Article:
There is a lot to dislike about the new Prime Minister’s history, policies and methods, not least the implacable scheming to bring down his party’s leader. But come election day and confronted with a choice between his Liberals and Labor, the choice will be uninspiring but clear
Many conservative commentators have rightly noted that Tony Abbott’s achievements in government were considerable. Stopping the boats, removing the carbon tax, ending (or at least curtailing) corporate welfare and re-setting the relationship with Indonesia are the four at the top of my list. The ousted leaders’ sympathisers also have noted his restraint and decency in calling upon all Liberal members to fall in line with the new government and concentrate on defeating Labor at the next election. Odious as Malcolm Turnbull’s plotting and scheming have been and regardless of an unsettling record that suggests he might have been happier on the other side of the House, Abbott’s advice is worth heeding.
Simply put, the current ALP is light years from representing a viable alternative government. In very short order, Turnbull will be the recipient of all the bile that Fairfax, the ABC and mavens of social media can inject into the nation’s political discourse. True, it might not plumb the depths of sheer, unadulterated hatred that Abbott had to endure, but it will be poisonous nonetheless. Critics within Turnbull’s party, if they wish to see the greater evil of Labor kept off the government benches, will eventually have to swallow hard and defend him, so I would suggest they start toning down the rhetoric now.
Like many, I am deeply saddened by the way Abbott’s prime ministership was cut short, but at the same time the memories of his inability and/or unwillingness to grow into the job are fresh and vivid. Fact is, his tenure was crippled even before he took office. Firstly by his making commitments that he did not need to make (“No cuts to the ABC”) and could not reasonably fulfil (paid parental leave) and, secondly, because he virtually ignored the Senate in his 2013 election campaign.
When Abbott took the reins as Opposition Leader in 2009, he had my support for one chief reason: his apparent stance on global warming and the need for the legions of careerist panic merchants it has spawned to find other, productive lines of work. The billions of dollars wasted could have been spent on real needs or, better yet, left in taxpayers’ pockets. Even under the Coalition’s half-pregnant approach, Direct Action, this waste will only get worse, and all for no tangible benefit whatsoever.
I had hoped that, over time, Abbott would unleash his inner sceptic (“It’s crap!” as he told a Liberal audience in an unguarded moment) and wind down the lemming-like rush to economic oblivion. He had plenty of evidence with which to argue that the “settled science” is anything but. The failure of Copenhagen, the Climategate scandals; the failure of models to predict the eighteen-plus years of no warming, the continued uncertainty about tipping points and climate sensitivity — each and every one presented an opportunity to pause and re-assess the real risks, perhaps focussing more on adaptation measures, such as dam building and more robust infrastructure. But he never did take that path. The loyal silence of known sceptics within the Party, such as Dr Dennis Jensen, has been most frustrating — not, mind you, that his reticence to address the climate scam saved him from the national broadcaster’s scorn.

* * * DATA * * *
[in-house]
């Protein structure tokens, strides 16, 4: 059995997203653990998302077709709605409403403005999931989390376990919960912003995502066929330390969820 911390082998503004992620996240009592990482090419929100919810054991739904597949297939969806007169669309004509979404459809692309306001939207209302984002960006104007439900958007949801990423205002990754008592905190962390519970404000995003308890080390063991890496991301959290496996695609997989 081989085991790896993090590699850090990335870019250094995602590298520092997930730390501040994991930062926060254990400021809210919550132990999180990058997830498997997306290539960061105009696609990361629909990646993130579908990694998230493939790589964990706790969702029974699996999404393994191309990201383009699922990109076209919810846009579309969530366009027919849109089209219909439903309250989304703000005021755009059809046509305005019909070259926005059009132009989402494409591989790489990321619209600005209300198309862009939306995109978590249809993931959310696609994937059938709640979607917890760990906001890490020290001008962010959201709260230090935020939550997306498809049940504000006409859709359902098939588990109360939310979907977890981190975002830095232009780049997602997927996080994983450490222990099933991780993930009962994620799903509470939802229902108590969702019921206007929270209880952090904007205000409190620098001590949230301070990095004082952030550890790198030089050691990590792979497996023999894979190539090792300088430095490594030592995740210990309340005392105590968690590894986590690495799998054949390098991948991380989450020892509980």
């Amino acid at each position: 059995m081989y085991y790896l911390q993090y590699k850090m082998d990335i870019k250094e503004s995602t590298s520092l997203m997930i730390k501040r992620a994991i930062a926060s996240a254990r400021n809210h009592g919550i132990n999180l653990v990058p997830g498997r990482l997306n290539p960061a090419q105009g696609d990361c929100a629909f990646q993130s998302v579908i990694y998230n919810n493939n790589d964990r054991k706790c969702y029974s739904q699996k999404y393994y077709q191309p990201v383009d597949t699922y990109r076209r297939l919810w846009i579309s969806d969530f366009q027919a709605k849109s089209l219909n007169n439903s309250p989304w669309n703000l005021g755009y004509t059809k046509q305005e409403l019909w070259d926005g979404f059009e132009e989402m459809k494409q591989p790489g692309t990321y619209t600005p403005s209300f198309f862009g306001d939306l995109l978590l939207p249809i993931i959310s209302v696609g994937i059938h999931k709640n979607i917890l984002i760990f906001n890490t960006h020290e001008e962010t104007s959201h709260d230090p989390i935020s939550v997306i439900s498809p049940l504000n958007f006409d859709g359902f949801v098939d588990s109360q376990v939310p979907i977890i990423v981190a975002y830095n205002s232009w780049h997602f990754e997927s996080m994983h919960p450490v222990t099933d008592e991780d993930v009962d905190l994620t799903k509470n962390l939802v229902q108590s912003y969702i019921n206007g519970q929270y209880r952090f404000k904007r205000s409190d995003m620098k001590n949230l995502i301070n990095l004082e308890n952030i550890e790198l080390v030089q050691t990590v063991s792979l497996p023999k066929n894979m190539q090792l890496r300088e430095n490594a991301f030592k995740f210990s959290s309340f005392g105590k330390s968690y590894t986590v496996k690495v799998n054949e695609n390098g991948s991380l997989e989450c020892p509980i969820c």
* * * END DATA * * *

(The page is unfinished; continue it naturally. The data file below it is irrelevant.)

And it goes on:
Unfortunately, even if Turnbull sticks to the party line on global warming for the moment, he will never bring a level of objectivity to this question that would allow his government to take a pragmatic, hasten-slowly approach. One can only hope that the upcoming Paris conference will prove to be Son of Copenhagen, with the world’s leaders limiting their actions and activism to green pieties, not actual policy and mega-billion dollar transfers of the developed world’s wealth to tinpot kleptocrats and other holders of secret Swiss bank accounts. In any event, the distinct possibility that Turnbull will endorse some rash and expensive initiative in Paris is one more justification for conservatives to woo him, rather than eviscerate him. There will be plenty of time for that if he actually does prove as bad as many fear.
As for Tony Abbott, I have admired his personal qualities as much as his political achievements but, sadly, I am in the vast minority. Inexplicable as it is, Abbott is viscerally disliked by a majority of voters. Conventional wisdom among the conservative commentariat is that, come election time, voters would have set aside their dislike and concentrate objectively on the relative merits of the policies and achievements of the two sides. I am not quite so sanguine, believing that it would not have mattered what additional successes Abbott added to his considerable list of achievements as a phalanx of swinging voters would never have voted for any government led by him,not under any circumstances. Labor would have learned its lesson, they would have rationalised, and could be trusted once again. That Labor’s driving instinct is to invoice voters for the cost of meddling with every aspect of our lives would not have been foremost as Abbott’s detractors dropped their ballots into the box.
I don’t believe the Coalition could have won the next election under Abbott. And even if he did, it would be only a narrow victory. As far as economic reform is concerned, this term of government has been a wasted opportunity. The Coalition will have to start the process next term and will need at least another stretch in power to complete it. And, on top of that, they will have to win the Senate.
Tony Abbott has already given great service to the nation. I hope he can be content in that knowledge.